Happy Monday and Happy (belated) Mother’s Day to all of the fabulous moms out there. I don’t know how you ladies do it! I hope you all had a wonderful day. The weather was heavenly in Massachusetts, and as I predicted, it seemed we went right from winter to summer. It was in the 80s!
Crabapple tree finally blossoming about 2 weeks later than usual
We had a lovely brunch yesterday with my parents, grandmother, parents-in-law, brothers-in-law, and my husband’s Grammie. It was such a whirlwind that I didn’t snap any pictures, despite making a point to take out our camera. The only thing I captured was cooking the veggies for the frittata the night before:
Everything cooked right in the cast iron. I love one-pot/pan cooking!
Today I wanted to talk about stretching because I have found it to be so beneficial for recovering from my injuries as well as staying injury-free. Since I’ve already shared my favorite stretches for the lower body, I wanted to specifically talk about how long to hold stretches* for because I’ve found people tend to rush through them. So,
My answer? At least twenty seconds. How did I arrive at this number? That’s how long my physical therapist told me I was to hold my prescribed stretches and I’ve been doing it ever since. When I first started doing this, 20 seconds seemed like forever. Now I’ll often hold a stretch for longer to allow myself to go deeper into the stretch. And, not only do I hold them for 20 seconds, but I often do two sets!
To make the most of holding a stretch this long, use your breath to help ease you deeper into the stretch. Those that do yoga will know what I’m talking about, but for those who haven’t done it, use your inhale to relax your muscles while you’re in the stretch, and use your exhale to go deeper. Don’t force anything, because that can do more harm than good. Push it to where you feel it, but it shouldn’t be painful. I find it amazing how much deeper I can go as I relax the surrounding muscles and then use the exhale to stretch further.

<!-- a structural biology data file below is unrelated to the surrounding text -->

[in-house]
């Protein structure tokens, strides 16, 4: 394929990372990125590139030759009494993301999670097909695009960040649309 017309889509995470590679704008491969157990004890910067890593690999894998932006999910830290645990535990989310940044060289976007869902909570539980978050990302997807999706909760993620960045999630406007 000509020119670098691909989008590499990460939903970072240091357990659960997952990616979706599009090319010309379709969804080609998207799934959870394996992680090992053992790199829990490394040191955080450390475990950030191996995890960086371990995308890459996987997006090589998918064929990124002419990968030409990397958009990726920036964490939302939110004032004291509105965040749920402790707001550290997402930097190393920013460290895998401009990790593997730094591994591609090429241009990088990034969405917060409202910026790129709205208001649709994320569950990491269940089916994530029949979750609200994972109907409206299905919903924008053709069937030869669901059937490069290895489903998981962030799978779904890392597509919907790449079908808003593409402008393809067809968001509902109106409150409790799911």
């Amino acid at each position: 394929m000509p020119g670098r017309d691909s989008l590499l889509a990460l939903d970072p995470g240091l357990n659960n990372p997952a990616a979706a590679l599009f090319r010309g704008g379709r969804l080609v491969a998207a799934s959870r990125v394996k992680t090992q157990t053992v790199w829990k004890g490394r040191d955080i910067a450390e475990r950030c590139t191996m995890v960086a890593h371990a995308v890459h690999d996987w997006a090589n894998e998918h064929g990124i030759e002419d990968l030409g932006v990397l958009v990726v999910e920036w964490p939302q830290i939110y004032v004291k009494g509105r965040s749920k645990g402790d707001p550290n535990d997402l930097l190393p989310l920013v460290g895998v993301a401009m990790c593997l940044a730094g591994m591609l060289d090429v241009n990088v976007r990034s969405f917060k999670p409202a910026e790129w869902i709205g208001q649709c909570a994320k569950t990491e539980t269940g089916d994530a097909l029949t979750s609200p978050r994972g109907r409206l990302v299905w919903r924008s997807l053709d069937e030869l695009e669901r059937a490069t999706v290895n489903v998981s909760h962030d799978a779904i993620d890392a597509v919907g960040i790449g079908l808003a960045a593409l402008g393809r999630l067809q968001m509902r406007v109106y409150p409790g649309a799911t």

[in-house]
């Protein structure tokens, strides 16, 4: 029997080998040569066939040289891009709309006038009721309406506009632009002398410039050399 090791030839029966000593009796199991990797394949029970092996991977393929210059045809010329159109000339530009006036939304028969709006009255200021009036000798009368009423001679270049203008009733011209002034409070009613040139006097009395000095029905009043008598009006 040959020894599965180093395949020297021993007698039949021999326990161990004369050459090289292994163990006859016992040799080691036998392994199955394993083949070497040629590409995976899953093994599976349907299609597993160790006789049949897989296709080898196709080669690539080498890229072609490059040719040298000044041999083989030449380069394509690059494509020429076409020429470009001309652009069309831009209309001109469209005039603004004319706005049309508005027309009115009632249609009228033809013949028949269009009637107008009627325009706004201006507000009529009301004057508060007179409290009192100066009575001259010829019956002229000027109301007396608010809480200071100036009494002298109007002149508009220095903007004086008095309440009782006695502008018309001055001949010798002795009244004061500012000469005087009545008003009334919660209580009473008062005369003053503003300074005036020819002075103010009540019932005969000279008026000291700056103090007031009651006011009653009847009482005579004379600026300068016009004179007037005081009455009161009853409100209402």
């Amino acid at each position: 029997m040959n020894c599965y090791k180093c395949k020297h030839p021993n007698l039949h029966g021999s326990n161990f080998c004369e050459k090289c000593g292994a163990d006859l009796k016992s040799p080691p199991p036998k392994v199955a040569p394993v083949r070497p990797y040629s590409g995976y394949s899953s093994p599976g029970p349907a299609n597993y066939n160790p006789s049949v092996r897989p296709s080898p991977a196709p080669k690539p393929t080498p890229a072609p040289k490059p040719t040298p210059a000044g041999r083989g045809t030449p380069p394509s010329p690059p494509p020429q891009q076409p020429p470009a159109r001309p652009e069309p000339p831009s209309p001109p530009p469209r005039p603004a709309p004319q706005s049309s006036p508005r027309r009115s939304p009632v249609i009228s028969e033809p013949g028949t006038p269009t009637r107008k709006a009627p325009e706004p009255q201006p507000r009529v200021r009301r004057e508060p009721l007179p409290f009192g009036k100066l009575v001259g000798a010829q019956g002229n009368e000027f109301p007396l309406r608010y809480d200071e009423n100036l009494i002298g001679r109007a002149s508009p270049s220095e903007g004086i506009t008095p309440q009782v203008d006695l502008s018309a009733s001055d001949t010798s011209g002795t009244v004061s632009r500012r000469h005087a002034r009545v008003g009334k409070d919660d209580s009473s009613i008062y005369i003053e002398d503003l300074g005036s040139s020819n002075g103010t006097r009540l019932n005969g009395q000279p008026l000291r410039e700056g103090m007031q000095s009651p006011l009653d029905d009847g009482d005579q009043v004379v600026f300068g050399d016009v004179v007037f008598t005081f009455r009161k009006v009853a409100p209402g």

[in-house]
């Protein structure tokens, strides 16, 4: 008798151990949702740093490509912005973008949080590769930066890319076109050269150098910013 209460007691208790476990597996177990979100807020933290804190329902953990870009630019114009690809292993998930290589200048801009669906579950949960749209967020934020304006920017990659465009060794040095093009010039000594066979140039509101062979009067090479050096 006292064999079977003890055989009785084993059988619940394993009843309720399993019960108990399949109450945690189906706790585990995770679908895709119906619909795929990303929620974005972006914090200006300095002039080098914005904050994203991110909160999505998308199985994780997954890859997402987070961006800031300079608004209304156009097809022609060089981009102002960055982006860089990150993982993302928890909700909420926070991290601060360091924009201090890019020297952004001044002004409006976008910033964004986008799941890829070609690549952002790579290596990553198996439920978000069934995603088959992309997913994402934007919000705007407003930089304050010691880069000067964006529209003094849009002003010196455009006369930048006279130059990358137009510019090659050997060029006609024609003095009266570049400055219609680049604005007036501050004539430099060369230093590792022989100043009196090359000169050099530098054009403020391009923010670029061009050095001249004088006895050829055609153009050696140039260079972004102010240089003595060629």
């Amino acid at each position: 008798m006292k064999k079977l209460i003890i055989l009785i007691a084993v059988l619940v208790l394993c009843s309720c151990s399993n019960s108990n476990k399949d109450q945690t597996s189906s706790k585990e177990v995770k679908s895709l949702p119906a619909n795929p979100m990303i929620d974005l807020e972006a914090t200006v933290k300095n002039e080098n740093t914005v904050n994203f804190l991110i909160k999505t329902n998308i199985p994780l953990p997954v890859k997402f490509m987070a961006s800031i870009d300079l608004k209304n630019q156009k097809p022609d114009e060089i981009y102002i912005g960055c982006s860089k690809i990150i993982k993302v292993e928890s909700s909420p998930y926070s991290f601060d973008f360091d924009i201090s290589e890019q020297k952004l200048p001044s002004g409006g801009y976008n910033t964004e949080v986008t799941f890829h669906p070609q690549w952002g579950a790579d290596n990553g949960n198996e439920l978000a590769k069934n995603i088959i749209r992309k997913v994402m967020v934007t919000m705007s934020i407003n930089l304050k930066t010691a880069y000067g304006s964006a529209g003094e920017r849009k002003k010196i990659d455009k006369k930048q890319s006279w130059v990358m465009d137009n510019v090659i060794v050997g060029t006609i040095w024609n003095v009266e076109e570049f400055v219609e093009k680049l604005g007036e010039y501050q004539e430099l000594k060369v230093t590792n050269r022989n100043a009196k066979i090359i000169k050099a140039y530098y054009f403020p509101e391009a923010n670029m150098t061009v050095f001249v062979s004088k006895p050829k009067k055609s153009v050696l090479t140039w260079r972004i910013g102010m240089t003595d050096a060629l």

Don’t forget to keep the rest of your muscles loose when you’re stretching as well. I sometimes find myself tensing up other areas of my body as I try to get a deeper stretch and have to constantly remind myself to keep it loose. As my girl Jillian likes to say when stretching the hammies,
That being said, for anyone who does her DVDs, I would caution that she does not hold stretches long enough. Much of the time she seems to hold them for less than 10 seconds each. I have found this to be more of a problem in her quick workout DVDs such as 30 Day Shred and Ripped in 30, probably to add to the speed of the workout. I always stop the DVD during the cool down and do my stretches. Don’t forget that you need to listen to your body and I’m guessing you’ll hear it asking for you to hold that stretch longer!
*Please note that I’m referring to static stretching. Static stretches are isolated stretches that you hold for a length of time and should be done at the end of a workout as opposed to dynamic stretching, or stretching that utilizes movement through the stretch and is done as part of a warm-up. A static stretch for shoulders, for example, would be when you pull the arm across the body to the opposite side, whereas a dynamic stretch for the shoulders would be arm circles.
Questions: How was your Mother’s Day? How’s the weather been lately where you are? Do you have a stretching routine? How long do you hold stretches for?